Mesh Pumpkin Super Pressure Balloon Design – Tech Briefs

An improved, lightweight design has been proposed for super-pressure balloons used to carry scientific instruments high in the Earth’s atmosphere for periods of up to 100 days. [A super- pressure balloon is one in which the pressure of the buoyant gas (typically, helium) is kept somewhat above ambient pressure in order to maintain approximately constant density and thereby regulate the altitude.] The proposed design, called “mesh pumpkin”, incorporates the basic concept of pumpkin design, so named because of its appearance (see figure). The pumpkin design involves less weight than a spherical design, and the mesh pumpkin design would further reduce weight.

This pumpkin balloon weighs less than a spherical balloon of equal payload capacity. The matching mesh pumpkin balloon would be only a fraction of the weight of a pumpkin balloon.

The basic idea of ​​the pumpkin mesh design is to reinforce the membrane of a pumpkin balloon by attaching a strong, lightweight fabric mesh to its outer surface. The reinforcement would reduce the mass of the membrane to one-third or less of that of the basic Pumpkin design while retaining sufficient strength to allow the balloon to remain at an approximately constant altitude for months.

For example, the pumpkin balloon shown in the figure is made from a complex composite of polyester fabric, adhesive, polyethylene terephthalate film and polyethylene film. The ball has an areal mass density of 62 g/m2 and a total mass of 2,800 kg. The balloon can carry a payload of 1,600 kg at an altitude of 33 km. A matching mesh pumpkin design calls for reinforcement of the membrane with a 1-by-1-in. (2.54 x 2.54 cm) of 25 denier polybenzoxazole scrim fiber mesh (a linear density of about 2.8 mg/m). With this reinforcement, the complex composite membrane could be replaced by a simple 0.5 mil (12.7 μm) thick polyethylene film, reducing the mass of the balloon to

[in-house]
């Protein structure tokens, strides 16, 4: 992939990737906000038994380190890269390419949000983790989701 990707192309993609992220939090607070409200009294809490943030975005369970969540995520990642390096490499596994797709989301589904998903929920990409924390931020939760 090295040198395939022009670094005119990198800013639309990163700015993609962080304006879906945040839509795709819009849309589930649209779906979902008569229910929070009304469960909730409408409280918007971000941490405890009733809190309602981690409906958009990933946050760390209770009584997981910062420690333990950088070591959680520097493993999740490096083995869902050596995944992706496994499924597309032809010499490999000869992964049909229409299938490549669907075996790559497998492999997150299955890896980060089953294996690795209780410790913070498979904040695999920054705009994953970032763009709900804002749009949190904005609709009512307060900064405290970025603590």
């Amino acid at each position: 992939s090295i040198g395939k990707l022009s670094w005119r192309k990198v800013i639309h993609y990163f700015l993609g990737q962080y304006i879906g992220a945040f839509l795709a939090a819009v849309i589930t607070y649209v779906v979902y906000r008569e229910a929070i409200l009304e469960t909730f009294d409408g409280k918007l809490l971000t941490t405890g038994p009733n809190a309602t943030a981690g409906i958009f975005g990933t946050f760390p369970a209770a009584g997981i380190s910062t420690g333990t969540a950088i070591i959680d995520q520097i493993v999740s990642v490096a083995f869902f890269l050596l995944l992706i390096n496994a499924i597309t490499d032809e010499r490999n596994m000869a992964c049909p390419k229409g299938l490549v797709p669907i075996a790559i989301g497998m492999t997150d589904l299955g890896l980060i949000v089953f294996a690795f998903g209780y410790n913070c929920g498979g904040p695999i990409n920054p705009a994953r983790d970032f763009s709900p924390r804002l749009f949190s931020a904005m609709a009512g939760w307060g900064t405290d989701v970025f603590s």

This work was done by Jack Jones and Andre Yavrouian of Caltech for NASA’s Jet Propulsion Laboratory. For more information, access the free online Technical Support Package (TSP) at www.techbriefs.com/tsp under the Materials category.

Pursuant to Public Law 96-517, Contractor has elected to retain ownership of this invention. Inquiries regarding commercial use rights should be directed to

Intellectual Property Group
JPL
Mail stop 202-233
4800 Oak Grove Drive
Pasadena, CA 91109
(818) 354-2240

Refer to NPO-21139, volume and number of this issue of NASA Tech Briefs, and page number.


This folder includes a Technical Support Package (TSP).

Mesh Pumpkin Super Pressure Balloon Design

(reference NPO-21139) is currently available for download from the TSP library.

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